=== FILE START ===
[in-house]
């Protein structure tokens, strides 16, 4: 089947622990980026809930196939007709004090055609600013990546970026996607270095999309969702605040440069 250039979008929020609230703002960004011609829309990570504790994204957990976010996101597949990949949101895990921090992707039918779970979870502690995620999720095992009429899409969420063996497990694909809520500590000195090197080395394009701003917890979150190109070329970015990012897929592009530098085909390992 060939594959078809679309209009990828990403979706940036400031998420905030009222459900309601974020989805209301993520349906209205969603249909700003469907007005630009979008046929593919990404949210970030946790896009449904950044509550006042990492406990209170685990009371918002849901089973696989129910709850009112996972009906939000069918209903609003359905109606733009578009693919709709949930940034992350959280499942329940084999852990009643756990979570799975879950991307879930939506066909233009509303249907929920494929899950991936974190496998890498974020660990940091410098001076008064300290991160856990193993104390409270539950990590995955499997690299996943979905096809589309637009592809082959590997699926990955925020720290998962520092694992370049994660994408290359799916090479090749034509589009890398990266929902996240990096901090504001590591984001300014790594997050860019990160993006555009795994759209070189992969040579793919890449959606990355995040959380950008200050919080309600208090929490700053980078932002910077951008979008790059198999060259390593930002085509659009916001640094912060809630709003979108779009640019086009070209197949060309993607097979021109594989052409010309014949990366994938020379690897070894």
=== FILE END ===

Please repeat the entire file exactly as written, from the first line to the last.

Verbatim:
[in-house]
């Protein structure tokens, strides 16, 4: 089947622990980026809930196939007709004090055609600013990546970026996607270095999309969702605040440069 250039979008929020609230703002960004011609829309990570504790994204957990976010996101597949990949949101895990921090992707039918779970979870502690995620999720095992009429899409969420063996497990694909809520500590000195090197080395394009701003917890979150190109070329970015990012897929592009530098085909390992 060939594959078809679309209009990828990403979706940036400031998420905030009222459900309601974020989805209301993520349906209205969603249909700003469907007005630009979008046929593919990404949210970030946790896009449904950044509550006042990492406990209170685990009371918002849901089973696989129910709850009112996972009906939000069918209903609003359905109606733009578009693919709709949930940034992350959280499942329940084999852990009643756990979570799975879950991307879930939506066909233009509303249907929920494929899950991936974190496998890498974020660990940091410098001076008064300290991160856990193993104390409270539950990590995955499997690299996943979905096809589309637009592809082959590997699926990955925020720290998962520092694992370049994660994408290359799916090479090749034509589009890398990266929902996240990096901090504001590591984001300014790594997050860019990160993006555009795994759209070189992969040579793919890449959606990355995040959380950008200050919080309600208090929490700053980078932002910077951008979008790059198999060259390593930002085509659009916001640094912060809630709003979108779009640019086009070209197949060309993607097979021109594989052409010309014949990366994938020379690897070894």